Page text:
Archive Home
SOYO 26-Inch Widescreen LCD Monitor DYLM26E6 E-mail
Reviews - Featured Reviews: Monitor | HDTV
Written by Olin Coles   
Sunday, 29 June 2008
Table of Contents: Page Index
SOYO 26-Inch Widescreen LCD Monitor DYLM26E6
Features and Specifications
SOYO DYLM26E6 Exterior
DYLM26E6 Detailed Features
LCD OSD Menu Features
Performance Testing Methodology
Gaming Performance
Power Consumption
Final Thoughts and Conclusion

Gaming Performance

The purpose of this section is to demonstrate how any one particular video card will scale its performance for each display resolution. There are four different video cards used: two mid-level and two top-level, so it would be best to follow the trend set by the product that best represents your level of graphics.

The first set of performance results use the monitor resolutions of 1024x768 and 1280x1024 to represent standard LCD panel sizes of 17" and 19". Statistically speaking, most of the visitors here at Benchmark Reviews are using one of these two monitors on their computer system to browse this web site.

Crysis_Standard.jpg

For the sake of giving an example we can follow, I will discuss how the range of resolution settings impact the FOXCONN GeForce 9800 GTX video card, which has a balanced performance between video memory frame buffer and graphical performance.

In the image above Foxconn's 9800 GTX begins with 69.3 FPS at 1024x768, which is what you would experience on a 17" LCD monitor. Moving up to a 19" LCD monitor that same video card performs 29% worse, dropping 20 FPS at the 1280x1024 resolution.

Crysis_Widescreen.jpg

Moving on to the widescreen monitors, we use the 1680x1050 resolution native to 22" (and some 24" monitors). At this resolution, the GeForce 9800 GTX drops to 37.8 FPS which is a reduction of nearly 46% compared to 1024x768 resolution and down 29% from 1280x1024.

At the highest test resolution of 1920x1200, the SOYO Pearl series 26-Inch widescreen LCD monitor DYLM26E6 draws a total of 2,304,000 pixels (2.3 MP). Compare this to the minute 0.8 MP of a 1024x768 resolution, or the 1.3 MP of 1280x1024, and you can begin to see how there would be a performance hit caused by generating more than twice as many pixels on the screen. In our example, the 9800 GTX produced 30.7 FPS in the Crysis timedemo benchmark, rubbing the edge of a 30 FPS playable rate.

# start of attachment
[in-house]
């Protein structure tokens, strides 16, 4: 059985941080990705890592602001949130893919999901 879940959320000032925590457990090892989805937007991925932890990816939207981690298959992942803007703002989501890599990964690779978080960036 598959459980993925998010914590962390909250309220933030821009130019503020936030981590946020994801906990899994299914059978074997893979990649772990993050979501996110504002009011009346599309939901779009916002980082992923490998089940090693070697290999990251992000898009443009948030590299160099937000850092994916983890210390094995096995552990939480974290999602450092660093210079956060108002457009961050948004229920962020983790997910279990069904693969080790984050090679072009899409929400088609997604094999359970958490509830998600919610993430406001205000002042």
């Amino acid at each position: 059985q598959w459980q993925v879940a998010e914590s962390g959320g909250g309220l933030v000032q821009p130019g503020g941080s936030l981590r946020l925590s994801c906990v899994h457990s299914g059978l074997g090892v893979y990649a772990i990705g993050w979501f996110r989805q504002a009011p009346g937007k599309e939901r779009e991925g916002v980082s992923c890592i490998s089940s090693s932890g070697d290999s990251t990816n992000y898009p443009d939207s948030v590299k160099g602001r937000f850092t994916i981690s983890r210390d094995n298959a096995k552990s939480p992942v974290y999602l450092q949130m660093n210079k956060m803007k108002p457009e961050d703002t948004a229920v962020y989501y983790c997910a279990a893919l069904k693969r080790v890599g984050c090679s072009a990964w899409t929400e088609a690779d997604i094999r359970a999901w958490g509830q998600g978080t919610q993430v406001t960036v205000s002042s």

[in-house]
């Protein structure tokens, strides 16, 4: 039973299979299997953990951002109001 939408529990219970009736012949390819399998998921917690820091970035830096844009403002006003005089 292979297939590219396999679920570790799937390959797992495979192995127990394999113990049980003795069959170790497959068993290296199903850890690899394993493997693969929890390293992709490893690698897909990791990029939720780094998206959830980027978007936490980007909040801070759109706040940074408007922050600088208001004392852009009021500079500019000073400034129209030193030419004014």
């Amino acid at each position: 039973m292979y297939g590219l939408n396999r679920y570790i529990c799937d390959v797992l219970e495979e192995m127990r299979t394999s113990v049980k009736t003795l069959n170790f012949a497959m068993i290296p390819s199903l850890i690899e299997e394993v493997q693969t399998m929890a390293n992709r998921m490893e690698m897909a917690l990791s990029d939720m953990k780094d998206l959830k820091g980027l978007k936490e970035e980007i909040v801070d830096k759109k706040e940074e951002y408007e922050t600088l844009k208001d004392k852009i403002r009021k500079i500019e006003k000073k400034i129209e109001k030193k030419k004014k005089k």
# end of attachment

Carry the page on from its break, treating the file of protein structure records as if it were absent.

World in Conflict works a little differently, though. Because of a huge world-scape, the widescreen display becomes much more important for productive gameplay. The graphical demands are just beneath those of Crysis, but even still the 9800 GTX drops 11 FPS moving between 1024x768 up to 1280x1024.

World_in_Conflict_Standard.jpg

Most modern video cards, which is what we've collected for our tests here, will have no problem generating a suitable frame rate at each resolution settings. But unless you're using the most powerful video cards available, you'll need to be cautious of how the larger display resolution could harm your gaming experience.

World_in_Conflict_Widescreen.jpg

Even though the difference between the 1,764,000 pixels comprising the widescreen resolution of 1680x1050 is 35% more than the 1,310,720 pixels in a 1280x1024 resolution, there's still only a 15% difference in performance; proving that every graphics card will produce a different linear curve or performance as the strain increases. Using the SOYO DYLM26E6 to produce 38 FPS at 1920x1200, this video card generates almost 16% fewer frames per second than the smaller 1680x1050 resolution.

The idea you'll need to form for yourself is not whether or not you have the desk space for a large 26" widescreen monitor, but whether or not you'll have the power to support playable graphics in most video games using your current video card. Benchmark Reviews offers plenty of capable suggestions in our Video Cards section.



 

Comments have been disabled by the administrator.

Search Benchmark Reviews
QNAP Network Storage Servers

Follow Benchmark Reviews on FacebookReceive Tweets from Benchmark Reviews on Twitter